1 612 869 8502 

Nam-tso, The Heavenly Lake Trekking

11 days 10 nights

Code TTT63

Category Tibet Trekking

  • Group Size 2-16
  • Difficulty Level 2
  • Rating Popular
  • Highest Altitude 17,187 ft at Kong La
  • Trip Starts From Lhasa
  • Trip Ends At Lhasa
  • Accommodation Hotels and camps
  • Type Trekking
  • Season April to October
  • Destination Lhasa Kyangra Gompa Namtso lake
Dates & Prices
Please, contact us for the price and the dates for this trip


Nam-Tso or "The Heavenly Lake” in Tibetan is situated at an elevation of 4,718 (15, 475 ft.) and is at about 240km (150 miles) north of Lhasa. It is a famous pilgrimage destination for the devout Tibetans and a perfect trekking destination for adventure enthusiasts. This vast sapphire-blue inland sea on the Tibetan plateau is the second-largest saltwater lake in China. Surrounded by spectacular snow-covered mountains, it is a place of desolate beauty and the site of a holy hermitage that draws pilgrims from all over Tibet. It’s also a sanctuary for migrating birds that journey to Tibet from as far away as Siberia during the summer months.

On this exceptional trek, you’ll tread upon the ancient caravan route of the salt traders of the Changthang region and cross the glaciated valleys and mountains of the Nyenchen Thanglha range to the pebbled shores of the lake. You will also visit sacred areas, holy shrines, and passing nomadic herdsmen along the way. Once at the lake, you will get an opportunity to join the devout Tibetans on a short kora hike in the vicinity of the Tashi Do Hermitage while enjoying superb views of the mountains across the lake.

This is a five-day strenuous trek that involves hiking in very steep and rocky terrain and crossing of the Kong La, 5240m (17, 187 ft.). You will enjoy the serene beauty of the lake, spectacular views of the Nyechen Thangla range of mountains that surround the lake. And have the opportunity to peep into the lives of drops (Nomads), who dwell in the 4-sided yak-hair tents.

Detailed Itinerary

Day 01 ~Arrive in Lhasa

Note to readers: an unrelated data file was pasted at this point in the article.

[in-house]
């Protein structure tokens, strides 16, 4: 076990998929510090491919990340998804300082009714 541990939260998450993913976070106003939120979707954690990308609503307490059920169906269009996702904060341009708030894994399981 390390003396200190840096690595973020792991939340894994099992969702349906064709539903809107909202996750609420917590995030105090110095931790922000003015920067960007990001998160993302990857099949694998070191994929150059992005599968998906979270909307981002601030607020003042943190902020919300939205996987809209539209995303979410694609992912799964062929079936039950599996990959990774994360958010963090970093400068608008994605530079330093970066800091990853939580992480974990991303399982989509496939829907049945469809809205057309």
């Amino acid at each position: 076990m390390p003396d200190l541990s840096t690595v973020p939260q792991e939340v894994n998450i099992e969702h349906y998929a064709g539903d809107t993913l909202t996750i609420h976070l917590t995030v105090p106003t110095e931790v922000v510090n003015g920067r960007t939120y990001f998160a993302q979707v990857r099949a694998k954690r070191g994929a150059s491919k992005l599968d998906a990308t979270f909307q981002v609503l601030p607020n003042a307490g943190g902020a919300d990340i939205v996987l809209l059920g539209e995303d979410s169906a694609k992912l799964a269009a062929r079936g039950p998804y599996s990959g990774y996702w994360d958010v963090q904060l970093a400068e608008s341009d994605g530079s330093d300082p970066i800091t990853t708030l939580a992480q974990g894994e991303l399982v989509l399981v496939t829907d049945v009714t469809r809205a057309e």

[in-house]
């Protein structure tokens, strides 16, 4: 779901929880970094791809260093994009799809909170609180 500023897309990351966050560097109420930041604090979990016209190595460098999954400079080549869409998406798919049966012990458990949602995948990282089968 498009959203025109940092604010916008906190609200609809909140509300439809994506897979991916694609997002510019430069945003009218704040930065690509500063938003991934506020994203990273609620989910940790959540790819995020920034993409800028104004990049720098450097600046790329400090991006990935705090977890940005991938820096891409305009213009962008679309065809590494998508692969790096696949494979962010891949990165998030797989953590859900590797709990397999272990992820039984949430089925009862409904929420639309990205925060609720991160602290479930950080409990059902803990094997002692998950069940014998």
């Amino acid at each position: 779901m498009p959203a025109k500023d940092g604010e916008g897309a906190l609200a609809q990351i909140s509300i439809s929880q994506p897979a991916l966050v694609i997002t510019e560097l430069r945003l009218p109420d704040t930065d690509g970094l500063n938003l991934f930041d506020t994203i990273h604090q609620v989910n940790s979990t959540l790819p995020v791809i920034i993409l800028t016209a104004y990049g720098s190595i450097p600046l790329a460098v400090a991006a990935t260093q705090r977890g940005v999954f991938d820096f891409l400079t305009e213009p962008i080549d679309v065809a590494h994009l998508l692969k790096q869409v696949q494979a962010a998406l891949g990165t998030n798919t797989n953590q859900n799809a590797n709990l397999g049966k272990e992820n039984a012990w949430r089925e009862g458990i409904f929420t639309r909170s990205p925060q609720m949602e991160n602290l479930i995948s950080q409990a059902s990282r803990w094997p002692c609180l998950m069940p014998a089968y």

There are direct flights to Lhasa from Kathmandu (Nepal), Chengdu, and Beijing. You can also fly into Lhasa from Bangkok, Hong Kong, and other major Chinese cities. Upon arrival at the Gonggar airport of Lhasa, you are met by Far & High's local Tibetan guide and transferred to the hotel in the city (75km/47 miles, 1 hr.). About 17km (11 miles) before you reach Lhasa, you will stop to see a small but significant monastery of Drolma Lakhang. This monastery is associated with Bengali scholar Atisha (known as Jowo Je by Tibetans). The temple is full of ancient relics and hidden treasures. About 6 km from Drolma Lakhang, you will stop briefly to see the rock engraving of Medicine Buddha at the base of a cliff.

Check into the hotel and take the rest for acclimatization.

Overnight: Dekhag hotel or similar 3*.
Day 02 ~Sightseeing of Lhasa

Today, you have a full day to explore the highlights of Lhasa. You begin the day from the Dalai Lama’s Potala Palace, which is the principal attraction of Lhasa. It was the residence and power center of Tibet until the Dalai Lama’s departure from Tibet in 1959. From here, you will head to the Norbulinkha Gardens to see the summer palaces of the Dalai Lama. Of all the palaces to visit the current Dalai, Lama's 14th palace is a major attraction. You will visit his private chambers and audience hall.

In the afternoon, you will head to Barkhor and have a lunch break there (pay on your own). After lunch, visit the ancient Jorkhang Temple, built in the 7th century by King Songtsen Gampo. This temple was built to house the image of Buddha brought to Tibet as part of a dowry for his Nepali wife, Bhrikuti. After that, you will take a stroll on the pilgrimage path of Barkhor that surrounds the Jorkhang Temple. Barkhor area is truly Tibetan, with Tibetan shops lining up on both sides of the street. The streets are packed with Tibetan devotees with prayer wheels spinning or bead counting with the utterance of sacred mantra and some in prostration.

Overnight: Dekhang hotel or similar 3*.
Meals : Breakfast
Day 03~Continue sightseeing of Lhasa

In the morning, you will drive about 5 miles to visit the Drepung Monastery. It is the largest, richest, and most potent of the three principal Yellow Sect monasteries of Tibet. Drepung commanded the administration of Tibet before the establishment of the Potala Palace. At Drepung, you will visit the Ganden Palace, the main assembly hall as well as the colleges for Buddhist studies. From Drepung, descend to the Nyechung Monastery, which is about a 10-minute walk downhill. It was the seat of state oracle until Dalai Lama’s departure in 1959. From Drepung, you will head to the Sera Monastery, another significant Gelugpa Monastery of Lhasa. If you are a hiking enthusiast, a 1 hour long Sera Kora pilgrimage path around Sera Monastery is worth your time. Along the trail, you will see the rock paintings and hermitages of Tsongkhapa (founder of Gelugpa sect). After Sera Kora, enter the monastery and visit its main assembly hall and some of the several Buddhist colleges. You may also be able to attend the monks debating session. You also have the option to hike to Pabonka Monastery, which takes about 1 hour from Sera Kora. Pabonka is one of the most ancient Buddhist sites in the Lhasa region and is infrequently traveled to by tourists.

Overnight: Dekhang Hotel or similar 3*.
Meals : Breakfast
Day 04~Begin the trekking